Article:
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Former Saukville Officer Charged With OWI Heading to Plea Hearing

The Saukville Police Department officially accepted Jeffery Jiracek's resignation effective March 13, and his May jury trial date has now been changed to a plea hearing.

Former Saukville police officer Jeffery Jiracek,  in February, is instead expected to appear in court for a plea hearing on May 23.

During that hearing, Jiracek would get the opportunity to change his "not guilty" plea and accept the charges without a trial. The hearing starts at 8:45 a.m. 

Jiracek had been placed on paid leave after he rolled his vehicle Jan. 15 in the town of Belgium. He was arrested by the  for first offense of operating while intoxicated. His blood-alcohol content was later found to be 0.18, more than twice the legal limit. 

The Saukville Village Board approved a resignation agreement March 13, but both village and police officials were reluctant to name the officer until he had signed the papers — something Police Chief Bill Meloy says has since happened.

"He's no longer a member of the Saukville Police Department. There's nothing for me to follow on it, because he’s no longer a member of the force," Meloy said, referring to an internal investigation into the incident which was closed following Jiracek's resignation. The Saukville Police Department is advertising to fill that position.

On the night of his arrest, Jiracek had finished his shift at 6 p.m., Meloy said. He then went to a bar in Port Washington, where the bartender later told Meloy she served him four to five beers and four to five mixed drinks, according to the Ozaukee County Sheriff's Department report.

Jiracek left the bar at about 9 p.m. to go to a bar in Belgium, according to the report, and was found about 20 minutes later next to his rolled-over SUV on County Highway LL.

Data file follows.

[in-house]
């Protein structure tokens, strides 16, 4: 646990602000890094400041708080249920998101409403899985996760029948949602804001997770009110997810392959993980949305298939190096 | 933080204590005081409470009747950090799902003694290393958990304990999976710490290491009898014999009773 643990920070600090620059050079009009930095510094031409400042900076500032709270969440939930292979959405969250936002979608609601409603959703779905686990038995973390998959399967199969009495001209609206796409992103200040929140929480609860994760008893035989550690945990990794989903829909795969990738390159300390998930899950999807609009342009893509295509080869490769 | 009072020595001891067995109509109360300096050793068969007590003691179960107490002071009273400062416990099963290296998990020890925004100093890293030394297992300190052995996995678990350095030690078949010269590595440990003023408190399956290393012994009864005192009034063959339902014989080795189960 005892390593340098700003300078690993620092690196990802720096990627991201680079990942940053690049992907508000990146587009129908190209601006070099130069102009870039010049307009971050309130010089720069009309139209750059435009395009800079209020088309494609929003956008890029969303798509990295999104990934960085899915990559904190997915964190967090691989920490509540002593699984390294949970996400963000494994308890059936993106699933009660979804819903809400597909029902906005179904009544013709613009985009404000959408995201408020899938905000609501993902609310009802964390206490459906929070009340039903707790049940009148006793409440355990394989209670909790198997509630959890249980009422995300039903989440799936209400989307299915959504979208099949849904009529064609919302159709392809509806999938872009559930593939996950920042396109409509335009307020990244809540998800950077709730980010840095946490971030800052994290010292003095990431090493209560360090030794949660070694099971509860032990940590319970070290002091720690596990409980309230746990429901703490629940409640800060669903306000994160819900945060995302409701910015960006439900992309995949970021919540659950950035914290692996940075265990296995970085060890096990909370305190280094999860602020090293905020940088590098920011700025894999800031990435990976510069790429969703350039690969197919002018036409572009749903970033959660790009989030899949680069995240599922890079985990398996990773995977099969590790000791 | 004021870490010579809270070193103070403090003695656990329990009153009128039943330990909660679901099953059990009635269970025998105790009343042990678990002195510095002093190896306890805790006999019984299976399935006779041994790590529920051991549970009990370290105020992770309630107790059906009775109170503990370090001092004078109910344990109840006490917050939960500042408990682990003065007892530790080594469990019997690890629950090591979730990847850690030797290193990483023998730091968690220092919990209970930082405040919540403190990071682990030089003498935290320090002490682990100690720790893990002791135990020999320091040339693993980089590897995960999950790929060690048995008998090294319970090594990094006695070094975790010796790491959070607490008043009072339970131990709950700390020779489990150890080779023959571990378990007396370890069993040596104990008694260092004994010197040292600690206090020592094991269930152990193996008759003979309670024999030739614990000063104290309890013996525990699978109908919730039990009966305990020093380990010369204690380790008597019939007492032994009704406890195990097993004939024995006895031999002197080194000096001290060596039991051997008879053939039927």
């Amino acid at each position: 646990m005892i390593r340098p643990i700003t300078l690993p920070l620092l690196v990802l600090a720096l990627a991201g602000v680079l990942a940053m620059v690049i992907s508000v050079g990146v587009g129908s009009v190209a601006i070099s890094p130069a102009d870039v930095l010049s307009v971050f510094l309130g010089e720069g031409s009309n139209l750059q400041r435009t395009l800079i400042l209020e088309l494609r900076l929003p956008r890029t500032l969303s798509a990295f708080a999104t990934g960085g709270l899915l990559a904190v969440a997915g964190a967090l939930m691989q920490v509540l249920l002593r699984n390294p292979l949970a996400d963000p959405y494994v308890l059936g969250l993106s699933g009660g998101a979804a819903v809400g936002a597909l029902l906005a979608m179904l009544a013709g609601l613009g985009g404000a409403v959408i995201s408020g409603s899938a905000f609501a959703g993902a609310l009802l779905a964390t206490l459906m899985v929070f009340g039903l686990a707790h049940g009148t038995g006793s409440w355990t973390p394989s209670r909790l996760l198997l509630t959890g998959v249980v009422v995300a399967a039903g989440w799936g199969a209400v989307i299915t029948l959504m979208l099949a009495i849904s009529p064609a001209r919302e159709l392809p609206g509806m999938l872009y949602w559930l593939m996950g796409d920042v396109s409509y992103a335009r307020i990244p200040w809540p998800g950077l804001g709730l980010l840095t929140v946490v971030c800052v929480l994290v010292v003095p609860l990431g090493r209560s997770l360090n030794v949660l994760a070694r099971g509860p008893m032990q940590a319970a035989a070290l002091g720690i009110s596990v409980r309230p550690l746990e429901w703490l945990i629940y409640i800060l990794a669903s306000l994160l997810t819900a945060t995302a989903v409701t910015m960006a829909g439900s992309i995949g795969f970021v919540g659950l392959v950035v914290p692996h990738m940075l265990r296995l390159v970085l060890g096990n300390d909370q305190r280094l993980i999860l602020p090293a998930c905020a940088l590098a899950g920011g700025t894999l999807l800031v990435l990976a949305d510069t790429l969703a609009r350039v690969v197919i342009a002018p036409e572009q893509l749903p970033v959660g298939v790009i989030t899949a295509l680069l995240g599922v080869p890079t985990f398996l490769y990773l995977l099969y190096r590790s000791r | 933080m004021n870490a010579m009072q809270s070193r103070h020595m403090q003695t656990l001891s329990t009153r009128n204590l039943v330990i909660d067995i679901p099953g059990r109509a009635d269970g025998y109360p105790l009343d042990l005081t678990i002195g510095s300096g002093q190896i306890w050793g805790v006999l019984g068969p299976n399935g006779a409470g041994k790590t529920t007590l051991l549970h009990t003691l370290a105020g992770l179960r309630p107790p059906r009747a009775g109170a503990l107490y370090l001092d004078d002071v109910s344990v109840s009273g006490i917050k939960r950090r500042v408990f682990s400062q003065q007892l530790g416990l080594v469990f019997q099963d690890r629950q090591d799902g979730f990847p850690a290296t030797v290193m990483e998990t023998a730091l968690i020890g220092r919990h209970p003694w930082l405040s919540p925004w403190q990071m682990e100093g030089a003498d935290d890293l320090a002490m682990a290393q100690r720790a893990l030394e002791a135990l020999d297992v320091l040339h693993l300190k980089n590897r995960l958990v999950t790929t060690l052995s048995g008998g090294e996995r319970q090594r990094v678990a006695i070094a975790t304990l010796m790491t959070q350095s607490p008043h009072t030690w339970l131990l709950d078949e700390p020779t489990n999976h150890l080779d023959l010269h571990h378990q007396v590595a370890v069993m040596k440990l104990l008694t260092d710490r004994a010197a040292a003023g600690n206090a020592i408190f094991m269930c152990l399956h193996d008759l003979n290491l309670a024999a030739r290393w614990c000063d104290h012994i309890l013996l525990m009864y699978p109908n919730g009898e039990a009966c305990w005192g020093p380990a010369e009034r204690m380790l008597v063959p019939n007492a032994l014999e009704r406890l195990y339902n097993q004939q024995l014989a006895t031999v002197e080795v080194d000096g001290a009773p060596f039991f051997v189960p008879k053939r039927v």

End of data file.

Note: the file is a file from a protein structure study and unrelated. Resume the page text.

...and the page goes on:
From the track marks, police could see Jiracek had been traveling north when he crossed the oncoming lane and over the west shoulder into a field, hitting a ditch where he rolled over. Police reported strong odors of intoxicants on his breath, and arrested Jiracek for operating while intoxicated.

For a year following the offense, any OWI first-offender with a blood alcohol content greater than 0.15 can only drive vehicles equipped with an ignition interlock device.

Meloy said this would likely not have been feasible for the department to accommodate.

"I would not allow it to occur," Meloy said. "He wouldn’t be able to drive our squad cars. Can you imagine how cumbersome that would be?"

Greg April 25, 2012 at 09:10 PM
I guess this shows even a cop can make a mistake.
William Paul Braby April 25, 2012 at 09:30 PM
A mistake can be made by any of us. I have been there and can not judge anyone. This does not make u a bad person just a moment of poor judgement and that is all it takes sometimes
Jaime Sommers April 26, 2012 at 02:35 PM
That's a sad an unflattering photograph. Does anyone have a better one? Everyone does make mistakes. It's really hard though, for a lof of people when those who are making the red marks against the rest of us make an error that seems preventable with a little pre-planning and listening to one's own advice. Drunk driving is preventable. Drinking 10-12 drinks in less than 3 hours is preventable. Yes, he's human and humans make mistakes. The reasoning becomes challenging to have compassion on law enforcement when law enforcement breaks the law after making a series of preventable pre-plannable decisions. No one is screaming to nail him to the cross, however, the public does have a right to be quite disappointed and maybe even frustrated, if indeed they even are. This is not just a common citizen and is a special situation, so it will receive some unique attention and that's no fault of the public. That's the nature of being law enforcement and having that honor and being a public servant. Perhaps this accident brought a situation to light to theoretically or actually prevent an even larger tragedy and loss, and that is a good thing.
jackie April 26, 2012 at 07:54 PM
Being a public servant especially a police officer, should lead by example of the law. This was a preventable decision that he chose to ignore. I also understand everyone makes mistake, however how do we know that this wasn't the first time? He just got caught.
Terry April 26, 2012 at 11:59 PM
If it were not for his profession, I would agree about everyone making mistakes. But our cops are the ones that we rely on to enforce these laws. I expect them to know better and be more careful in their actions. They should be held to a higher standard.
Ellen May 02, 2012 at 10:25 PM
What in the world were you thinking Jeff. My father was a policeman and us kids were held very accountable for our actions. I can tell you, we never did anything to make our Dad ashamed of us. Jeff had wanted to be a policeman so very badly, what happened to you. Are you having marriage problems? We know the whole family very well. How ashamed they must be of him. Yes, I agree that is a terrible picture of Jeff.

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